I was working with a young director who was very talented, but who was also prone to panic — causing her to lose her perspective and clarity (an issue I’ve had to deal with myself at times). So I wrote this ‘”cheat sheet” for the fellows to carry with them for when they felt lost. To be honest, I created it just as much for myself…
The Unofficial Sundance Shooting Cheat Sheet
You may never need this, but if you’re feeling a little lost, or out of control, or not sure, remember…
1. Breathe. Calm down. Fear and anxiety are the enemies of complex, open, creative thought. A calm leader inspires confidence. If you need a minute to clear your head, or decide what you want, take it. Everyone can wait.
2. Slow down — rushing is not the same as efficiency.
3. Remember what your scene is really about: Why is this scene in your film? What do you want the audience to feel or understand from it? What are you trying to achieve emotionally with your use of camera and image? What do each of the characters want in this scene? How are they trying to achieve it? Which character’s scene is it? What is their journey in this scene?
While all of the above SHOULD seem obvious, there isn’t a director alive who hasn’t lost sight of some or all of the above while they were shooting a difficult scene.
4. In both rehearsal and shooting — try giving your actors actions — things their character is trying to achieve in the scene, instead of emotional states to play. Get back to what the character WANTS.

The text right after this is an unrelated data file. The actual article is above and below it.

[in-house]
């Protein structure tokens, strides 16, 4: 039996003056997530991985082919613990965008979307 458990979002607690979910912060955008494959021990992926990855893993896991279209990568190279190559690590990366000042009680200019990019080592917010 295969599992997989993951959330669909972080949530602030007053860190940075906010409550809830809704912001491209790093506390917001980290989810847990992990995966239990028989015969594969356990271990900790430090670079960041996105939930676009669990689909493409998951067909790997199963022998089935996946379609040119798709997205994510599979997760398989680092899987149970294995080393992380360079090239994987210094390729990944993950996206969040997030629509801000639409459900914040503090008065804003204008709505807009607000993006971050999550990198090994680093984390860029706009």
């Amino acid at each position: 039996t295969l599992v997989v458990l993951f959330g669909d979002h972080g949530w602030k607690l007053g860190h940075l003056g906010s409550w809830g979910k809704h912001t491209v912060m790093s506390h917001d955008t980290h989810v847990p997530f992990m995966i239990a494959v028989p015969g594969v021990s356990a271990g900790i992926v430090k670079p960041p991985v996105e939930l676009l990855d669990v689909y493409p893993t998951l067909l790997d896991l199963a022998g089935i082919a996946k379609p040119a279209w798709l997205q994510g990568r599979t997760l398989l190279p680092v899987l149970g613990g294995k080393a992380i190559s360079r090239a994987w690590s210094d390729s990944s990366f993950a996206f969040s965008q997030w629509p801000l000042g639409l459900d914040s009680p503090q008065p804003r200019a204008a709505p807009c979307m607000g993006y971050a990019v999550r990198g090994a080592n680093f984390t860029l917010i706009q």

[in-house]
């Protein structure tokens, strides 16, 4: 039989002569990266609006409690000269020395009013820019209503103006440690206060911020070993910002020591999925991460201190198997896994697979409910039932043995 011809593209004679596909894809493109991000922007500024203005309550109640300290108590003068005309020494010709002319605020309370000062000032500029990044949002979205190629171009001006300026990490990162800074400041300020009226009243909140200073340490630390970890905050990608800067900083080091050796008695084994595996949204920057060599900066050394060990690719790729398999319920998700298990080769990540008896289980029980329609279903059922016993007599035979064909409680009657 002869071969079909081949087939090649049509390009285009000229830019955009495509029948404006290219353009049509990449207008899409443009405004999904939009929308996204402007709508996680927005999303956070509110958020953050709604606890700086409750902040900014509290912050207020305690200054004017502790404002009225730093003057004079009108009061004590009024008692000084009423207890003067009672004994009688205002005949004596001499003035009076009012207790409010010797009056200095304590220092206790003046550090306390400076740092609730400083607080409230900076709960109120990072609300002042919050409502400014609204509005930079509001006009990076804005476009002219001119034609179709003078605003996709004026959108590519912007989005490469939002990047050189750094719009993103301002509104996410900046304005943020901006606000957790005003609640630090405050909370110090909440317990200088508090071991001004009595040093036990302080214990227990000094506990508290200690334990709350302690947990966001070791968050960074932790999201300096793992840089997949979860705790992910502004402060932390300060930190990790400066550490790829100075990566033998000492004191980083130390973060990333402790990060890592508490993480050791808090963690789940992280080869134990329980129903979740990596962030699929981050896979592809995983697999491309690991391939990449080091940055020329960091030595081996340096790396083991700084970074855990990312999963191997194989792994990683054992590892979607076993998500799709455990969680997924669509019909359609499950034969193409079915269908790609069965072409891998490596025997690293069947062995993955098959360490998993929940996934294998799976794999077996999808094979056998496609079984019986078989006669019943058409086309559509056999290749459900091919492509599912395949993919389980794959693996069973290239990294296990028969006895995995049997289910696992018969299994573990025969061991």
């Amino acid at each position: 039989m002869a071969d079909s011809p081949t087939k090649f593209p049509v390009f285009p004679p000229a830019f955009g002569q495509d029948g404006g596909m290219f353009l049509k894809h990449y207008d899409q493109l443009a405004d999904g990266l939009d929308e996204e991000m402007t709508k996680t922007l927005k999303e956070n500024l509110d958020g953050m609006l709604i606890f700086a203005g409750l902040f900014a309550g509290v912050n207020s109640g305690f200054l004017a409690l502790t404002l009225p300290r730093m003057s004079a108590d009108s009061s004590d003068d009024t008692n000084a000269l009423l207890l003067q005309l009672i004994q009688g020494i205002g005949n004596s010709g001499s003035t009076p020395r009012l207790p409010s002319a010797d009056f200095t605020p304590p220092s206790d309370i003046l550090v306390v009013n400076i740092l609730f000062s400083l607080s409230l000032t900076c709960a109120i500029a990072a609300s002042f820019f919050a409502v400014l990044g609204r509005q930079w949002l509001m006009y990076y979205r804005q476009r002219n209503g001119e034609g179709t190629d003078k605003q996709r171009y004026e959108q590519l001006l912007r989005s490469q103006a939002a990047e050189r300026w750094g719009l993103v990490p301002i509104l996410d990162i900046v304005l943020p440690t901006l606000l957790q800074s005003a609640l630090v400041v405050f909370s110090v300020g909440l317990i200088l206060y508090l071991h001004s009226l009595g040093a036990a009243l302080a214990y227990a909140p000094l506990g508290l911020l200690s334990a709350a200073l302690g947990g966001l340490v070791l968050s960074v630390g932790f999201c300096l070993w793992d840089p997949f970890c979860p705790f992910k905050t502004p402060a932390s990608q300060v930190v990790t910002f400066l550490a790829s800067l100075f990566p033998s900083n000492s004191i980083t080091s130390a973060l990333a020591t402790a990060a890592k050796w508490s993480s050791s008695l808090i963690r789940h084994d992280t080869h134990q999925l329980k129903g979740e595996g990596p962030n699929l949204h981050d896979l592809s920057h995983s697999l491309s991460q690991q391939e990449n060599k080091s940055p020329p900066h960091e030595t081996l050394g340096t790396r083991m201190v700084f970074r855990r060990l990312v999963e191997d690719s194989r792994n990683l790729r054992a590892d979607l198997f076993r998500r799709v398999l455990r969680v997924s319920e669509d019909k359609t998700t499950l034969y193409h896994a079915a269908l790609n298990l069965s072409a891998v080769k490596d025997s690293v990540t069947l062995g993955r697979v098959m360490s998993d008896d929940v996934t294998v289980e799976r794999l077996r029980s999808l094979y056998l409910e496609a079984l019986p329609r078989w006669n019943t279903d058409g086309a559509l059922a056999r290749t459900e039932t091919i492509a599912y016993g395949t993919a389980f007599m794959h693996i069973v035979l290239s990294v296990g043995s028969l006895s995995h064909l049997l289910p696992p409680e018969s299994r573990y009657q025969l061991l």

Let’s say you’re doing a scene where one character wants to intimidate another.
If you tell the actor “yell” you may just get a general, obvious performance.
But if you give them something to DO (e.g. ‘try and scare the crap out of the other character’), you will allow them into the creative process, and they may find ways of achieving what you want that weren’t what you expecting, but that are more interesting. Maybe instead of the screaming you imagined, you’ll discover they’re more frightening with a whisper. Maybe a chilling smile is more effective than a glare.
Be brave enough to let your actors (and your crew) make you better. No one is genius enough to do it alone. Then you can gently guide those creative impulses, picking the ones you like best, and helping the actor shade what you find together
5. When you have the scene on film the way you think you want, if you have a little time, do an extra take or two in a different way. Why not see what happens if you try something a bit different. If your actor has been intimidating the other with a lot of outward emotion and intensity, suggest they try one with everything held in, like a snake. See what you get.
What’s the worse that happens? You hate it and don’t use it. What’s the best that happens? Unexpected magic. Plus, a good actor will often have something they want to try, but are scared it might not work or will look foolish. Give them their chance to go out on a limb.
6. Remember the scene will NEVER be just like it is in your head. It may be better, it may be worse, it may just be different. But if you get stuck trying to make it “just the way you imagined it” you may well get stuck on the road to hell. Remember what Truffaut said: “The secret of good directing is knowing exactly what you want, but having no ego about giving it up the second anyone has a better idea.”
Remember the script is a blueprint, an outline. But when building a house you often deviate from blueprints to make things better. — Keith Gordon
7. Remember to thank, praise and take care of your cast and crew. They’re your team. They’re your army. If they feel unappreciated and ignored you will not get their best efforts and thus your best scene. Don’t leave your actors standing out in the sun, wondering what’s going on while you talk to your DP for a half hour.
8. Have fun. Breathe. Smile. There are so few people lucky enough to have the adventure you’re on.http://www.filmmakermagazine.com/blog/2009/06/keith-gordons-sundance-directors-cheat.php